As of Saturday morning, lines of cars stretched out at the borders of Serbia. Regional champion in terms of vaccination, the country opened free vaccination centers this weekend for all non-resident foreigners. A boon for the countries of the Western Balkans, where the doses promised by the EU via the Covax mechanism are long overdue.
Saturday, in Belgrade, in the crowd waiting to receive the precious injection, we could see Adis Zvekic and Almir Hasanbegovic, musicians of Dubioza Kolektiv, the rock group from Sarajevo, where Goran Cerkez, the deputy minister of health of the Federation of Bosnia and Herzegovina. “We are not going to wait for the authorities in Sarajevo to decide to take action and manage to find vaccines”, explained the musicians.
Our logistics follow-up:
An air of Yugoslavia
In the growing line in front of Hall 3 of the Belgrade Fair, transformed into a huge vaccination center, Yugoslavia was reforming a bit, with Bosnians, Croats and Montenegrins being the most numerous. Macedonians were invited to be vaccinated in Nis, the large city in southern Serbia.
On Saturday, thousands of people had already been vaccinated, but the Serbian authorities, overwhelmed by their success, called on Bosnian nationals not to take to the road on Sunday. A system for making appointments on the eUprava government server should be put in place in the coming days for foreign citizens, as it is already for Serbs.
However, certain categories were entitled to preferential treatment. The Serbian Chamber of Commerce had reserved 10,000 doses of AstraZeneca for entrepreneurs from the Western Balkans: those from Albania and Bosnia-Herzegovina had to go to the Belexpo Center in Belgrade, those from Montenegro in a dedicated area of the Fair- exposure…
Abundance of goods
Serbia has negotiated directly with suppliers, and it has a wide “range” of vaccines, with Pfizer / BioNTech, AstraZeneca, Russian vaccine Sputnik, but especially Chinese Sinopharm, which arrived in January. . This abundance had already enabled the authorities in Belgrade to oblige their neighbors, by offering a few thousand doses to Bosnia-Herzegovina, North Macedonia or Montenegro.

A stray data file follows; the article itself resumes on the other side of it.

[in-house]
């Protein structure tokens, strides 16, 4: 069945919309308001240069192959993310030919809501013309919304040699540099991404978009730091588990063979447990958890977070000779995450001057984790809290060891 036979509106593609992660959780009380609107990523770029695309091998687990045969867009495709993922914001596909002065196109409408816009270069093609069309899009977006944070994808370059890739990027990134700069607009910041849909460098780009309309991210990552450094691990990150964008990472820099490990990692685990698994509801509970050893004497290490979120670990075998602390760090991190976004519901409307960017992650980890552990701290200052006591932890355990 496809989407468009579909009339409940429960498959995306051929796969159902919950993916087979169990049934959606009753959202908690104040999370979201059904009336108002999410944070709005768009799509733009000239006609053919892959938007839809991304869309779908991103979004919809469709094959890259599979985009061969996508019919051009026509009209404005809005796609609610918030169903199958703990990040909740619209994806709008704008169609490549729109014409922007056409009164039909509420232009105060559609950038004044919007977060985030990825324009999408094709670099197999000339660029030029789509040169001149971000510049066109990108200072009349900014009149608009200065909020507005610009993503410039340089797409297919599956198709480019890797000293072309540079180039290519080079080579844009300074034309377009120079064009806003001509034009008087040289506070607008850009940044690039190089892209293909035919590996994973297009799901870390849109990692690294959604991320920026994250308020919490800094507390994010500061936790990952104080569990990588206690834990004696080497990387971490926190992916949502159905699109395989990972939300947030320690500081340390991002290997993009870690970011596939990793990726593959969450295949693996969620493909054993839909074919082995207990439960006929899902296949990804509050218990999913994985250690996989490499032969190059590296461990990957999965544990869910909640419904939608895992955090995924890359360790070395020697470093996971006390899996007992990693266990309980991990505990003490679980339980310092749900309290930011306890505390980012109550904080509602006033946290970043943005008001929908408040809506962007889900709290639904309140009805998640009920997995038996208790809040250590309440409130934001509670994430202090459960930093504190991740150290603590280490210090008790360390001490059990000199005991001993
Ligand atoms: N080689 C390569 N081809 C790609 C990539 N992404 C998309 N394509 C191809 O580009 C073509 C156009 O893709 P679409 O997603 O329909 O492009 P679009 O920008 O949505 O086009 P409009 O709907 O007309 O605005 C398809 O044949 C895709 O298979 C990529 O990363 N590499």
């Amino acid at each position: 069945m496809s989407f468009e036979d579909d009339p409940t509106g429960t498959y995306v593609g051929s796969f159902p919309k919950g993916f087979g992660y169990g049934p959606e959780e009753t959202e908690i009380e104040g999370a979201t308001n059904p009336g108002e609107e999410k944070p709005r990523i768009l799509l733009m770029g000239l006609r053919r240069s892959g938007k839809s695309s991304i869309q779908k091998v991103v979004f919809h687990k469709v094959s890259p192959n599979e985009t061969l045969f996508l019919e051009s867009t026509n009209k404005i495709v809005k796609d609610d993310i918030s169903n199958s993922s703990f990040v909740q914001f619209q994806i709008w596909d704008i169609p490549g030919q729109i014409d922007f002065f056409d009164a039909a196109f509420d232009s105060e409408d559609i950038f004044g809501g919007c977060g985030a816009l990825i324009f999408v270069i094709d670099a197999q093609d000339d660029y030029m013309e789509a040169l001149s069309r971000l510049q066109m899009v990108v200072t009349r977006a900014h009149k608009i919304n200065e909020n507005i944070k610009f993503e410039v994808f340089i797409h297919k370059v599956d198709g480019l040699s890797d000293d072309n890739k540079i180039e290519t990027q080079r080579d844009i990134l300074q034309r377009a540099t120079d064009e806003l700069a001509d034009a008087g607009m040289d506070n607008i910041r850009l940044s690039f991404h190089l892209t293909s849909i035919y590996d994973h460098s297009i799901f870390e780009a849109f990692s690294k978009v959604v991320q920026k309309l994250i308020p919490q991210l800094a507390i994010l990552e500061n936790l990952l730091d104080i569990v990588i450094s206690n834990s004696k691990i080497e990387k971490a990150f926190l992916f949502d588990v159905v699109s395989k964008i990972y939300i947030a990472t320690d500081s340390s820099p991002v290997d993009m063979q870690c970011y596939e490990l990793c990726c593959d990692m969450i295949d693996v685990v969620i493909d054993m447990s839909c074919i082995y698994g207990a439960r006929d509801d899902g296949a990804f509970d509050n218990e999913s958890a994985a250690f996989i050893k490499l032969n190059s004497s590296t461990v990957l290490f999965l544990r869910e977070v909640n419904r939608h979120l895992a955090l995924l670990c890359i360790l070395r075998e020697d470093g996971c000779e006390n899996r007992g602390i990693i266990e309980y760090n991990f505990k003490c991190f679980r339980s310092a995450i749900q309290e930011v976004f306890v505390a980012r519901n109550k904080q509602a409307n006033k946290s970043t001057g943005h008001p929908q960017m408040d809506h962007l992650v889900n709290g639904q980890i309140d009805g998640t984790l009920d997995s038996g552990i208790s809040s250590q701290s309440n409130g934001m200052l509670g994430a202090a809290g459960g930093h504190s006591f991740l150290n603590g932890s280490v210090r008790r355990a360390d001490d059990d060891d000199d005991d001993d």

And Belgrade seems determined to leave no one behind. Vaccination began on Saturday in refugee centers on the way to the EU, which still host nearly 8,000 people. In recent days, a vaccination point has also been opened at the Roma Cultural Center in Nis: it was feared that this community, affected by diabetes and overweight, would stay away, due to its poor internet access.
There is, however, a Serbian paradox: after a fanfare start that propelled the country to second in the European vaccination rate after the United Kingdom, the campaign seems to be stalling, with nearly 20% of the population having received a first Sunday dose. The epidemic continues to flare, however, with dozens of deaths each day and a 14-day prevalence rate of around 500 per 100,000 inhabitants.
No one in Serbia seems to be complaining about the generosity shown to neighboring countries, but hope is reborn in the Balkans, as Kosovo, North Macedonia and Montenegro finally received their very first deliveries of AstraZeneca on Sunday via the Covax mechanism. Thirty thousand doses have also arrived in Sarajevo, but this is a donation from Turkey to Bosnia and Herzegovina.